Our local news ran a segment on how to let the kids know this might be a somewhat less jolly Christmas. As I watched, I found myself growing more and more dismayed. Most of the advice was subterfuge.
Buy them lots of little presents. Lots of $1 and $5 things. So, you know, they still get open fifteen thousand boxes…start a co-op with other parents…enlist Grandma and Grandpa to buy-buy-buy for you, and you’ll pay them back when things improve…
You’ve got to be freakin’ kidding me!
Now, I’ll admit that in terms of how many toy boxes they get to open, this Christmas will go just like every other Christmas for the Denizens. I hand each of them a toy catalog and a pen, and they get to circle up to ten things they want.
They will get two of those things, maybe three if what they’ve chosen is inexpensive enough.
They’ll also get some clothes, clothes they need. This is another part of the segment I found disturbing: How to “trick” your kid into “accepting” something “practical” as a “present.”
Sorry. That was way too many quotes. It’s just that the whole concept seemed so unreal to me that…it had to have “quotes” telling you that it wasn’t “really” what they were “saying.”
My kids always get clothes for Christmas. And they don’t question that they are presents, and darned good ones, too. Granted, I’m not boxing up the new underwear and pretending it’s the best gift, ever! or anything crazy like that…but hey. Boo Bug has been pestering me for weeks, months even, about wanting a new nightgown.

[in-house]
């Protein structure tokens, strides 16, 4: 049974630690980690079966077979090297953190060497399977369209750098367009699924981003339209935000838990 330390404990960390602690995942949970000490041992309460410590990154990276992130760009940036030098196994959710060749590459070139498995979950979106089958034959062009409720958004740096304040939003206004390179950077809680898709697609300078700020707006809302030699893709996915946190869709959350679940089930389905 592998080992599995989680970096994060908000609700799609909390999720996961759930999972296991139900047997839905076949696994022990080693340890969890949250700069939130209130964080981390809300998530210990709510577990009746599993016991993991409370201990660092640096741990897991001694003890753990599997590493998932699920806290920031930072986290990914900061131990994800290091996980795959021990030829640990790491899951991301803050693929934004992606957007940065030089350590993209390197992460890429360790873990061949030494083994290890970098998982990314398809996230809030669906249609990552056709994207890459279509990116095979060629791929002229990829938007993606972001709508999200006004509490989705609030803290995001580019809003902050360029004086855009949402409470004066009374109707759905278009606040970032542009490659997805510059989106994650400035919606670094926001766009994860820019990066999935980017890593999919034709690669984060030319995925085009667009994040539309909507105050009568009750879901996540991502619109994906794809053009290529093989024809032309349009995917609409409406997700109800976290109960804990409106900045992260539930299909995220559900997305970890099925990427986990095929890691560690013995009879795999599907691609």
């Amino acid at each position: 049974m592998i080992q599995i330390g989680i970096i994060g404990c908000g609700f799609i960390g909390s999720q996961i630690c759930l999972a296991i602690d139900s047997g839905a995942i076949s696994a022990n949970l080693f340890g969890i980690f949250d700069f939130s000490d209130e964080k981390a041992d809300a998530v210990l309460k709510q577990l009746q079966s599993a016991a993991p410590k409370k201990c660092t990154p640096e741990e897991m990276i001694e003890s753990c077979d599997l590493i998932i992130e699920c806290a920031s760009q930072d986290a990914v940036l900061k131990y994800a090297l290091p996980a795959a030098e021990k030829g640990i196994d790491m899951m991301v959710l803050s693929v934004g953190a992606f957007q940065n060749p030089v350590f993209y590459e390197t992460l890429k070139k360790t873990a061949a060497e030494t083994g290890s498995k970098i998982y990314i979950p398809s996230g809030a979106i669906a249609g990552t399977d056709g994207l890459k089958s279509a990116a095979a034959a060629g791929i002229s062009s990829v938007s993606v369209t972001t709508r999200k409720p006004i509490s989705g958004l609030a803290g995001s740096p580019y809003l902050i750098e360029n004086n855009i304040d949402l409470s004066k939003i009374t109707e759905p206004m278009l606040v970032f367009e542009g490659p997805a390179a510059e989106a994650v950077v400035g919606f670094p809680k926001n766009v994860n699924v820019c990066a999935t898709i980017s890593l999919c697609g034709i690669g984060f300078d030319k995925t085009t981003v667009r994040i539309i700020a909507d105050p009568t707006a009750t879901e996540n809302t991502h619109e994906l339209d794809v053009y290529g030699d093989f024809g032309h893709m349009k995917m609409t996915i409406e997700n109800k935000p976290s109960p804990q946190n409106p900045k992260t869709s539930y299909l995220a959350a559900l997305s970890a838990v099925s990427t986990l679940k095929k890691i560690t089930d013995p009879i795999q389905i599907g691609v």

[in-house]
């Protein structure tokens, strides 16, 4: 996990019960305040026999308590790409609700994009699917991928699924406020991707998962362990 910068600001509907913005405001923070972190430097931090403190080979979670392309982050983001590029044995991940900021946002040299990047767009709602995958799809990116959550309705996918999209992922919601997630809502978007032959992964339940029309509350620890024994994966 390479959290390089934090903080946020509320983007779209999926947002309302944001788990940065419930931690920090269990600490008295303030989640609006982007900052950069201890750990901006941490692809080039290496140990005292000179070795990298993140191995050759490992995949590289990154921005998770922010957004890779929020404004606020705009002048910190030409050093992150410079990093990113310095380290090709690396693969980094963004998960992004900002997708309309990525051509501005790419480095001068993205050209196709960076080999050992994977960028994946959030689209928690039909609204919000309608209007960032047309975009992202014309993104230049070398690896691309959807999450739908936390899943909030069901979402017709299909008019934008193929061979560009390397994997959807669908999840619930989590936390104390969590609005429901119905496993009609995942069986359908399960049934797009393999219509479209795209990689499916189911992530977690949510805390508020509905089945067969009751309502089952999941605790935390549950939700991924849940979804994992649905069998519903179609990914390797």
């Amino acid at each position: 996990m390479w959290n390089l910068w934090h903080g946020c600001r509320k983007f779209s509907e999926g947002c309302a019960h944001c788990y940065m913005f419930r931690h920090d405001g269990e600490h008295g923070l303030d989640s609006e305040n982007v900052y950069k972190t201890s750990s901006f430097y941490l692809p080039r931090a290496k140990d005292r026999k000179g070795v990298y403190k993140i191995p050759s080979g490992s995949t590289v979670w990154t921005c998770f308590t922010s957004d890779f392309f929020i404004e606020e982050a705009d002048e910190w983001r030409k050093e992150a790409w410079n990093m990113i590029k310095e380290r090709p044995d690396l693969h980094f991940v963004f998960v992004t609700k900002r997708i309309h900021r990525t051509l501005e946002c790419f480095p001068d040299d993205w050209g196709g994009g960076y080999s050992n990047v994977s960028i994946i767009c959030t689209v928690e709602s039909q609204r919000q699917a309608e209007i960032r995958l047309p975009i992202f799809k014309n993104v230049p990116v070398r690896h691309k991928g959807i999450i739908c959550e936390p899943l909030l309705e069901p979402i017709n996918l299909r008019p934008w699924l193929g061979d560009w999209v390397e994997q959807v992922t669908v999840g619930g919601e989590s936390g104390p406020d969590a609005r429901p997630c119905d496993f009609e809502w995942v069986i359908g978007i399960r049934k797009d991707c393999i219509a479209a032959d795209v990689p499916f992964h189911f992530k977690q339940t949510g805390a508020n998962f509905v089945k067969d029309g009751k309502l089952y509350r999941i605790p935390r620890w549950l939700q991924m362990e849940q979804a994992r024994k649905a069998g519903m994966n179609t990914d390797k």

She’s going to be super excited to get two warm, fluffy nightgowns with matching slippers and headbands, no less! under the tree at Christmas.
But the thing that bothered me the most was the whole feeling of the segment, which was basically, “How to fool your kid into thinking that nothing is wrong.”
Here’s a novel concept: How about sitting down, looking them right in their earnest little eyeballs, and telling them the truth, instead of trying to create a kind of bubble around them, a Perfect World in which there is no struggle, no worry, no mounting debts and unemployment and crazy?
You don’t have to dump the full horror into their little laps, mind you. I’m not going to tell my kids this is the worst economy I’ve seen in my adult life, that I’m actually a bit frightened about how it will all play out in the end, that even my hopeless optimism is having a hard time seeing a “quick turnaround” here.
But I did tell them that I’ve been looking for work a long, long time now – and have found nothing. That daddy’s job ended, and he’s just starting a new one and doesn’t have a lot of hours yet. That money is really tight, and that we need to be very smart and careful about how we spend it.
I told them another truth, too: We will be OK, in the end. No matter what, we will be OK.
Even if we end up living in an apartment with grouchy neighbors all around us, we’ll be OK.
The house doesn’t matter. The clothes don’t matter. The toys don’t matter.
And we will be just fine.
Big hugs, everybody.
Now, go pick up your danged socks and do your homework and do not make me say it again!
I say this with love, my darlings, I say this with love…
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